Black Locust - Robinia pseudoacacia
Pea Family (Fabaceae)
- Native habitat: Pennsylvania to Georgia, west to Iowa, Missouri and Oklahoma.
- Growth habit: Often upright with a straight trunk. Form varies with cultivar.
- Tree size: Choose cultivars in the 20- to 30-foot range. Growth rate is fast.
- Flower and fruit: Flowers are perfect, white or rose-pink, 1 inch across and borne in May in 4- to 8-inch-long racemes. Even young trees flower. Fruit is a flat, brown-black pod, 2 to 4 inches long and dry and paper-like.
- Leaf: Leaves are alternate, pinnately compound and 6 to 14 inches long. Each leaf includes seven to 19 leaflets that are 1 to 2 inches long. Leaves are dark blue-green in summer and yellow-green in fall. Black locust drops its leaves early in fall.
- Hardiness: Winter hardy to USDA Zone 3.
- ‘Frisia' - This tough tree is drought-tolerant and has an oval form with upright arching branches. Summer foliage is bright yellow, then turns golden yellow in fall. Flowers are white.
- ‘Inermis' - A thornless cultivar, this tree is small (20 feet tall) and globe-shaped.
- ‘Purple Robe' - This compact, rounded cultivar, one of the most attractive forms, should not exceed 30 to 40 feet in height. It has lovely, dark rose-pink flowers. New growth is bronzy red. It is short-lived and prone to borer injury.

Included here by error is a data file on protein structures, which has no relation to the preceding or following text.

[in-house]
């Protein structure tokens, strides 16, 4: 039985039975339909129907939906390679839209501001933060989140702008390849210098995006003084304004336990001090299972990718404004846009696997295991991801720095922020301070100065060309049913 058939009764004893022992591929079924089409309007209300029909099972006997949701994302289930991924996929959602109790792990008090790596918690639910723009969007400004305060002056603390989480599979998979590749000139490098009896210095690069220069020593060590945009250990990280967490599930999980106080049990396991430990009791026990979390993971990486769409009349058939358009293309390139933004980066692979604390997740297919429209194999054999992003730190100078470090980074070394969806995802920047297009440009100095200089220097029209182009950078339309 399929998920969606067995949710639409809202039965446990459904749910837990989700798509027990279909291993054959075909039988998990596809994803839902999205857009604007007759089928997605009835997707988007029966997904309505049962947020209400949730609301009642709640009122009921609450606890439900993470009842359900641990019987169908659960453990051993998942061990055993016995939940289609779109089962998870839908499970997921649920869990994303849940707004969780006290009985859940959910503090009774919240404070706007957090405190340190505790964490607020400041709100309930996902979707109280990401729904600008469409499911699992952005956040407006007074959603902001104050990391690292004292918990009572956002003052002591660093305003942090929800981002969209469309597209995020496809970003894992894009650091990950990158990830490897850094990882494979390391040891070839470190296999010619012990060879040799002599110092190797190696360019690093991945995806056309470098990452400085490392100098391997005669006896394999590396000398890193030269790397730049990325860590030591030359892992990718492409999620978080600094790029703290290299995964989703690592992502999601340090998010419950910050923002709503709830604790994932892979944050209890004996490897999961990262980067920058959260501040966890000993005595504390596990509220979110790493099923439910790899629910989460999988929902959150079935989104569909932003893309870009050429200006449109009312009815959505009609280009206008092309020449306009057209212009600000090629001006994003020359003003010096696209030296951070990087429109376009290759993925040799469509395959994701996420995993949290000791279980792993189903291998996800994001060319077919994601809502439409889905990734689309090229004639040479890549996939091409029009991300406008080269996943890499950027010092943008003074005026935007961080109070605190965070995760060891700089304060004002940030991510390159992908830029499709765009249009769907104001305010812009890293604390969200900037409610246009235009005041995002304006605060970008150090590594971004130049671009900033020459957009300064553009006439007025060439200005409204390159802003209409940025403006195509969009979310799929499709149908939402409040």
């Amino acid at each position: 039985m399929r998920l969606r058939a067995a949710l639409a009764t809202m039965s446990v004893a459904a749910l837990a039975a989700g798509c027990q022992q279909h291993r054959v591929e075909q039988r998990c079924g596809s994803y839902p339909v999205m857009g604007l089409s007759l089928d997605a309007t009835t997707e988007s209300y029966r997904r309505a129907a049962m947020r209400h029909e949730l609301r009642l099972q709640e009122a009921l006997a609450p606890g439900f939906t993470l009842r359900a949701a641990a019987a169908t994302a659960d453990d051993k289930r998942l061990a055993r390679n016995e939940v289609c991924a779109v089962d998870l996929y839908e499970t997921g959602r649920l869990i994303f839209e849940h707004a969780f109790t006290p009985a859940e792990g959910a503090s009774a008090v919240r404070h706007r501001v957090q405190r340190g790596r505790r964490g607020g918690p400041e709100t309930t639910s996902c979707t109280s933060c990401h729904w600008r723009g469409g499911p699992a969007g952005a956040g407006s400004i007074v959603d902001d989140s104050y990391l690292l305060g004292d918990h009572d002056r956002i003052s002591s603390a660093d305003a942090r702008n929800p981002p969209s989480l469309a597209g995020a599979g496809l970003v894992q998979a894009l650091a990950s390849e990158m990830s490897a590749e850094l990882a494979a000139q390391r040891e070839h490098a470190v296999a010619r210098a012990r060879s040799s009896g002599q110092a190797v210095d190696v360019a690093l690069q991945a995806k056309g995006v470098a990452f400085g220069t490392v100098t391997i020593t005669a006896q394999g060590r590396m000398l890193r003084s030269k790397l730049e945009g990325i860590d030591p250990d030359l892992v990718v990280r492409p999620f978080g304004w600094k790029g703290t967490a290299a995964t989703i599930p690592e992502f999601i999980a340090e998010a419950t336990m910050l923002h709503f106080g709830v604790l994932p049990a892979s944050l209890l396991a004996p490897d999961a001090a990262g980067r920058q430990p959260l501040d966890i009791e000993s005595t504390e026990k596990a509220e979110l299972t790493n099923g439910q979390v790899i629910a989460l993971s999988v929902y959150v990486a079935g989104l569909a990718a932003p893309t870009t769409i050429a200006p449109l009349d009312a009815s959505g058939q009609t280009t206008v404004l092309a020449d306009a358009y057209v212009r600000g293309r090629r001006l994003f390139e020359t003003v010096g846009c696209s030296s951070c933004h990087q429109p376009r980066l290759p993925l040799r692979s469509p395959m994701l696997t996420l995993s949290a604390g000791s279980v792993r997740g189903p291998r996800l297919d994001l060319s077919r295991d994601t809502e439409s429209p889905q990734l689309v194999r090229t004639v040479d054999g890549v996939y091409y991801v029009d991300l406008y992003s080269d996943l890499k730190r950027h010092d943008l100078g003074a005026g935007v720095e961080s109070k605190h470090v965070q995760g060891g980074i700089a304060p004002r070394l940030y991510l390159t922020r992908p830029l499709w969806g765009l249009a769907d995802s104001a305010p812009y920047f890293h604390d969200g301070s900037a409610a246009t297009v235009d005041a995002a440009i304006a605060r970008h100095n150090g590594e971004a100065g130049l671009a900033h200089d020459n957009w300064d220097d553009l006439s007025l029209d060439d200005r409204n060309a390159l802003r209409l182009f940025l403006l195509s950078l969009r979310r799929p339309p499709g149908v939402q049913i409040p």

- ‘Pyramidalis' (‘Fastigiata') - This upright, columnar cultivar will tolerate poor soils. It is spineless. Its shape is similar to Lombardy poplar, as it reaches a height of 40 feet with a width of 15 feet. Foliage is medium green in summer and yellow in fall. Flowers are white and in clusters.
- ‘Tortuosa' - This small cultivar has contorted branches.
- ‘Umbraculifera' - An interesting cultivar that forms an flat, umbrella-like top. Although uncommon in the U.S., it is a common landscape and street tree in Northern European gardens.
The bark of black locust is reddish brown to almost black with deep furrows. Bees make a delicious honey from black locust flowers. Locust pods are eaten by livestock and wildlife.
Near the end of the 18th century black locust became extremely popular in Europe. It is thought that the botanist for France's Henry IV, Jean Robin, or his son Vespasien, sent seeds of black locust, probably from Louisiana, to Europe in the early 17th century.
Although decay organisms destroy living wood rapidly, once cut, black locust has durable, hard wood. Posts made of locust wood will last at least 50 years. It was once a prized tree for making ship masts.
Black locust is an interesting plant. It is native to North America, where it is hardly used (partly due to pest problems). In contrast, it is a common tree in Europe and numerous interesting cultivars have been selected. In China, where very few imported plants are used, black locust has escaped and I have seen it take over mountainsides at the expense of native Chinese flora.